In the video, a range of stakeholders are given the chance to explain how they see the problems faced by deportees. A social anthropologist provides some background and academic insights; activists explain their position and how they seek to help deportees; several individual deportees share their experiences and invite us into their “homes”, precarious one-room shacks, some built partially underground, hobbit-like, in “El Bordo”, a section of the canalized channel of the Tijuana River that runs alongside the international border.

The garbage-strewn El Bordo has sometimes housed as many as 4,000 deportees. Mexican authorities are anxious to clean the area up and periodically bulldoze any shacks they find.

These personal stories of workers from interior states such as Puebla are harrowing. Many still seek “the dream” and openly admit they do not want to return to their families as a “defeated person”.

While parts of this video might have benefited from tighter editing, the accounts are thought-provoking and the video is an outstanding resource to use with classes considering the longer-term impacts of international migration.

There seems little doubt that a majority of the “residents” of El Bordo has a serious drug problem, and the video includes interviews about this issue with municipal police, deportees and aid workers, who discuss the problems and suggest some possible solutions, but ultimately, the city and state authorities have some tough decisions to make if they are to resolve this serious, and growing, humanitarian problem.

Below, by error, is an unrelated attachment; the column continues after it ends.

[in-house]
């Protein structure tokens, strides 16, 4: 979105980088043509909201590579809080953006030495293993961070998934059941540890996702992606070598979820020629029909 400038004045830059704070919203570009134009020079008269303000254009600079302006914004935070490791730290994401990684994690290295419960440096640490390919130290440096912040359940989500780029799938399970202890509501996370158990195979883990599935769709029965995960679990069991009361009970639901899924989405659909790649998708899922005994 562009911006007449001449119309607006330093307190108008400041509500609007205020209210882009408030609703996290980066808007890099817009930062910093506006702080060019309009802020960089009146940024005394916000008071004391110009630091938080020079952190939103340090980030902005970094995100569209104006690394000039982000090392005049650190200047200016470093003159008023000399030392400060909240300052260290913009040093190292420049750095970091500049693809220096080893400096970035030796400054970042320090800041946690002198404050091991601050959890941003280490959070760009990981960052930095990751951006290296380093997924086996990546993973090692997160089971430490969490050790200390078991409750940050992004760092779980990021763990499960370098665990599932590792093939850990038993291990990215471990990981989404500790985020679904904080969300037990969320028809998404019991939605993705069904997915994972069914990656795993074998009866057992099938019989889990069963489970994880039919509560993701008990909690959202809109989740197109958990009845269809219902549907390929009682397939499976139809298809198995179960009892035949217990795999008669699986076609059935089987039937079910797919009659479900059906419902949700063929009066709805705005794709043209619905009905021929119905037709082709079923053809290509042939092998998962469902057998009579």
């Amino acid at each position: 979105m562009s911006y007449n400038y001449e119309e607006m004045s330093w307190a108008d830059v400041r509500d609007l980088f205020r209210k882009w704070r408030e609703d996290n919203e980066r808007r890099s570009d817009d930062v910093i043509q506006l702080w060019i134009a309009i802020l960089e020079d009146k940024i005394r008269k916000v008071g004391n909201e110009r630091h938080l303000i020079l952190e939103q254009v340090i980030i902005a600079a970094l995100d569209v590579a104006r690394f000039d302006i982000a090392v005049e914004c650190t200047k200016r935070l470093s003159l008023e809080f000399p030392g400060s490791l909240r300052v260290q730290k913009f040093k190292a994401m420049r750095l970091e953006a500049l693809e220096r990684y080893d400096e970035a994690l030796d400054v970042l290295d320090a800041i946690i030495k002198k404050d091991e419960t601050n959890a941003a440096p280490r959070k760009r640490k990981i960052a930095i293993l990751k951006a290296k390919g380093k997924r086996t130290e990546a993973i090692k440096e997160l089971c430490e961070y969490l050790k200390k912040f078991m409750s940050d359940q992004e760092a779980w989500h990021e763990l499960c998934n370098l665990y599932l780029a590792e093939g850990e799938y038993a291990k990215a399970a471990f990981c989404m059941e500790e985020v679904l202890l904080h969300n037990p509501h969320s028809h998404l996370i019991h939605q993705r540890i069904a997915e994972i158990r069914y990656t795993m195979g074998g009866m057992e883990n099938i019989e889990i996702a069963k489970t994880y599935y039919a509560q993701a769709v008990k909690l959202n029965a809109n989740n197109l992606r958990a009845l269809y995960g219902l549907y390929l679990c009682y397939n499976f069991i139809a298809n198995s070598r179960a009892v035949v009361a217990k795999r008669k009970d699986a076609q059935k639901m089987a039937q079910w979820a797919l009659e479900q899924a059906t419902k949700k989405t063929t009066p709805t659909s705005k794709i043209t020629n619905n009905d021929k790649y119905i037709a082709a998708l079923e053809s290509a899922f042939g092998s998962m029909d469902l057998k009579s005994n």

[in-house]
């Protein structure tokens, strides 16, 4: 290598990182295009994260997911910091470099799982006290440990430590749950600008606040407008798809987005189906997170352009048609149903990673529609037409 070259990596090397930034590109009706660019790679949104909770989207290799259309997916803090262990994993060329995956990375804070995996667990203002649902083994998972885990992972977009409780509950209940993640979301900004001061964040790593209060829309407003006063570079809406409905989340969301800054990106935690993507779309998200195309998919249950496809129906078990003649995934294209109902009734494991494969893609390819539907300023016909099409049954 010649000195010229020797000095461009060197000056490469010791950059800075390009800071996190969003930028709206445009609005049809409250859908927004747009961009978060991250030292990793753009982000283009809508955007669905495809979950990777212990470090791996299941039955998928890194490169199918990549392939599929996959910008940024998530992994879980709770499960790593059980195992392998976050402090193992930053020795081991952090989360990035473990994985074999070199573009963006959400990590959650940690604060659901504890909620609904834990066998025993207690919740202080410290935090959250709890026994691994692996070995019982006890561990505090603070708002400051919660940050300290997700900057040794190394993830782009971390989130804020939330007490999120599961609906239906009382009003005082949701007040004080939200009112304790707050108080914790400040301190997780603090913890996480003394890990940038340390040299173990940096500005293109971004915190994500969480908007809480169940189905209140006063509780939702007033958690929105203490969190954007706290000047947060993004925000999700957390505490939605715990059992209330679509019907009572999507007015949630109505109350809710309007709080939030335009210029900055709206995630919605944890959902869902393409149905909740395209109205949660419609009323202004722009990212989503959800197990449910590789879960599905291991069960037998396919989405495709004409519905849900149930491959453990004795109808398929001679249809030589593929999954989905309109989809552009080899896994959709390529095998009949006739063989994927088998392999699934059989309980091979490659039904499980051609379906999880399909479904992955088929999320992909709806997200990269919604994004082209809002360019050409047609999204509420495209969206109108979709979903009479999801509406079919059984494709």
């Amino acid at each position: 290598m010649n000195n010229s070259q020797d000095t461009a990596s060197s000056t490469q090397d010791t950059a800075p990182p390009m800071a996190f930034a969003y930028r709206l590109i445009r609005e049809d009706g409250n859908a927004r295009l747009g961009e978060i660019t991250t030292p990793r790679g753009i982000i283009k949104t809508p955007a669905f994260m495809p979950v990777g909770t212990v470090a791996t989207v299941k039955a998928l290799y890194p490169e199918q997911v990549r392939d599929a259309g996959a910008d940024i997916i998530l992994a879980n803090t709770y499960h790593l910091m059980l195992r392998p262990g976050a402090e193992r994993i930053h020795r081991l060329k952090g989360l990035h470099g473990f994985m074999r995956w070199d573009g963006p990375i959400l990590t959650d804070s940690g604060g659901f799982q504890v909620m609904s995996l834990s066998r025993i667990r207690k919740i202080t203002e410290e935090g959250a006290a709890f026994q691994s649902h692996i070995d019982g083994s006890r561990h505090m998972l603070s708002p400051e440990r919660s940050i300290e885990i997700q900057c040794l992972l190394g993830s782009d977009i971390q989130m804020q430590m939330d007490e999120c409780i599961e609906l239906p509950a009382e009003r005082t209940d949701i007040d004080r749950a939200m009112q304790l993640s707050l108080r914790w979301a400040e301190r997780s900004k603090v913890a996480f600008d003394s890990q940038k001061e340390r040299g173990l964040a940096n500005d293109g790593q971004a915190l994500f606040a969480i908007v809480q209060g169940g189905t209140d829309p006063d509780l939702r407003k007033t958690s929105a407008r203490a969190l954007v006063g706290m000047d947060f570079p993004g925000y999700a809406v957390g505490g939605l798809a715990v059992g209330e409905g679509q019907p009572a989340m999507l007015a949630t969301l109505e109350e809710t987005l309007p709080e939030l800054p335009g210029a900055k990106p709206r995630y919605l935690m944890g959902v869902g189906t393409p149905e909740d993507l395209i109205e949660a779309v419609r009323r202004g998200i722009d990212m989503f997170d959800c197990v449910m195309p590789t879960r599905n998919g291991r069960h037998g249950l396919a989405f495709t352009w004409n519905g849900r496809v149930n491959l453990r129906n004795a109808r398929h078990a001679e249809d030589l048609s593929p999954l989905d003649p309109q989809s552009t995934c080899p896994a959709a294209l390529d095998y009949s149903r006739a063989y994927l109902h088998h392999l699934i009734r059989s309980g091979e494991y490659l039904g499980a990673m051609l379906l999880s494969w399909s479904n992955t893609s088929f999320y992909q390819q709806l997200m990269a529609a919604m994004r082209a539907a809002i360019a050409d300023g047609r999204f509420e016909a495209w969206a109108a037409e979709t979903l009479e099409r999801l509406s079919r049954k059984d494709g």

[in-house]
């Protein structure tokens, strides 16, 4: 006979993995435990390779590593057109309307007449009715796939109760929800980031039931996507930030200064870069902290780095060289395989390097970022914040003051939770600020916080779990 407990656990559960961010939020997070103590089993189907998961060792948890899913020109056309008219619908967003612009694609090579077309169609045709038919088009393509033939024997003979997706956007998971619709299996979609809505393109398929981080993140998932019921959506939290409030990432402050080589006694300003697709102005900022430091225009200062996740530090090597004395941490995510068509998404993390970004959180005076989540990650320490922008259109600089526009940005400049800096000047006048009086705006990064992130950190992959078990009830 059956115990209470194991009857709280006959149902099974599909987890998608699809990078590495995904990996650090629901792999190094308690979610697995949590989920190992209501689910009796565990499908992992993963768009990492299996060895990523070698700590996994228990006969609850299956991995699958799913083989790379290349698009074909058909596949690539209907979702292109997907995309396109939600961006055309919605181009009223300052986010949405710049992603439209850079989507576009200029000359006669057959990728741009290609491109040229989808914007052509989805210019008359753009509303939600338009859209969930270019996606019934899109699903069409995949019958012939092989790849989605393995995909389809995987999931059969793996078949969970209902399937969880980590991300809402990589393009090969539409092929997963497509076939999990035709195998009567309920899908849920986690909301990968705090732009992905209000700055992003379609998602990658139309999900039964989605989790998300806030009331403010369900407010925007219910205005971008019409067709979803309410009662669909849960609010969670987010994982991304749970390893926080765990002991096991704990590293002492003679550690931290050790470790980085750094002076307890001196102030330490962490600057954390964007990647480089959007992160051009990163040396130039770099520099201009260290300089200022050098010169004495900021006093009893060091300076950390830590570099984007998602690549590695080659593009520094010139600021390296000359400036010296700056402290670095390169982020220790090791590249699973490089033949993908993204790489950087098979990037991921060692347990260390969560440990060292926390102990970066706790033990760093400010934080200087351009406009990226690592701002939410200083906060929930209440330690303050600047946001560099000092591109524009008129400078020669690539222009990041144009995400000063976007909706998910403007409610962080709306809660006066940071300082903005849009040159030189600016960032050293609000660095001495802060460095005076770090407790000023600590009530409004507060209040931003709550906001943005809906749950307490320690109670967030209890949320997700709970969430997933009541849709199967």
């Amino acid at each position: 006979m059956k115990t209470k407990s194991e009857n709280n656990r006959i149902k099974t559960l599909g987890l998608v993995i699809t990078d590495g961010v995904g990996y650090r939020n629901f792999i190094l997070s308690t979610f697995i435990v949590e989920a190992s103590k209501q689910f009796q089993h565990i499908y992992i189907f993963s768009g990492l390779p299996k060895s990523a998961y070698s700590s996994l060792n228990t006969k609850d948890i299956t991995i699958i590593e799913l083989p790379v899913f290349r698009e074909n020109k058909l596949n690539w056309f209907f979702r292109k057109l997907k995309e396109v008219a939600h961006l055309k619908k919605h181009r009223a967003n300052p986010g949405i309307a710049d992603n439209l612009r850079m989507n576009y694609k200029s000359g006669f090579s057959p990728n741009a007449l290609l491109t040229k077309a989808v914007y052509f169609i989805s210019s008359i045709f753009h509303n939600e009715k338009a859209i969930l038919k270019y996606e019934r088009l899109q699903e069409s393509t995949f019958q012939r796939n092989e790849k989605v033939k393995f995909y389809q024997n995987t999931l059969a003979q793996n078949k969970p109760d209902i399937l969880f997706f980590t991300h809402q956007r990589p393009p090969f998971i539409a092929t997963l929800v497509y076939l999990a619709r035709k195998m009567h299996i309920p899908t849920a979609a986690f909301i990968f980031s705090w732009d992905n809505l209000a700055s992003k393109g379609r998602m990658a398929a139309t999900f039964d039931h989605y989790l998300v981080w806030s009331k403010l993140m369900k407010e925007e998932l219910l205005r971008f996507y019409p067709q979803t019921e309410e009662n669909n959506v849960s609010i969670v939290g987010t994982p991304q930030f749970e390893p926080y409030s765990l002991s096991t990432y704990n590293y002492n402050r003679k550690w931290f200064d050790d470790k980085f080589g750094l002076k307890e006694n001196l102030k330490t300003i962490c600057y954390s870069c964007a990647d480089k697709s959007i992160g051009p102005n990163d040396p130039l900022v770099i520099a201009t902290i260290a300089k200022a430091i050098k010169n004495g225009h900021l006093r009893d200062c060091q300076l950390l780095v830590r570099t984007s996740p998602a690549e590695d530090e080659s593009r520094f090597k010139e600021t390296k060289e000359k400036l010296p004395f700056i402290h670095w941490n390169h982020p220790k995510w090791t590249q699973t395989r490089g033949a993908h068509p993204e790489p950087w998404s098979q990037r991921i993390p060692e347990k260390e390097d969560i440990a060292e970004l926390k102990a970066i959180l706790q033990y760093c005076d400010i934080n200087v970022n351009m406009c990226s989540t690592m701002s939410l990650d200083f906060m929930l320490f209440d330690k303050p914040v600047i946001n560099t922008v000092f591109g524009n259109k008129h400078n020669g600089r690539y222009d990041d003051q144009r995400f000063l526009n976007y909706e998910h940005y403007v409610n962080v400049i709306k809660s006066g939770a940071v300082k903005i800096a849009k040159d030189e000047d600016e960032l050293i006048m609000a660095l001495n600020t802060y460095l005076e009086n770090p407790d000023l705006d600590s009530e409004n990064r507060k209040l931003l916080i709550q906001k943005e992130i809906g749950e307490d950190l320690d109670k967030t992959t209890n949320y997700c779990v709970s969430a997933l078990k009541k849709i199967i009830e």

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Mexico the fourth most obese country in the world

 Mexico's geography in the Press  Comments Off on Mexico the fourth most obese country in the world
Jun 062013

Earlier this week, the headline “Ocupa México primer lugar mundial en obesidad; supera a EU” (Mexico in first place for obesity; more obese than the USA)  grabbed my attention. The headline appeared in the Mexican magazine Proceso, normally a stickler for getting its facts straight.

Last time we checked (October 2012)–Obesity in Mexico compared to other countries: bigger is not better–Mexico was in fourth place in the obesity league table, behind Saudi Arabia, Egypt and the USA. [Note that our ranking excludes several very small countries with higher rates of obesity, such as Nauru (71.1%), Cook Islands (64.1%), Marshall Islands (46.5%), Kiribati (45.8%) and St.Kitts-Nevis (40.9%).]

The Proceso article was based on the latest United Nations Food and Agriculture Organization (FAO) report entitled “The State of Food and Agriculture: Food Systems for a Better Nutrition

On reading the report, it turned out that Proceso had made an unaccustomed error. Mexico is not the most obese country in the world, but remains in fourth place, behind Saudi Arabia, Egypt and South Africa. Mexico has overtaken the USA but has itself been overtaken by South Africa. Normally, any time Mexico beats the USA, whatever the sport or event, it calls for a good old-fashioned celebration with some shots of tequila, but on this occasion, it raises some serious concerns about Mexico’s nutrition and health care strategies.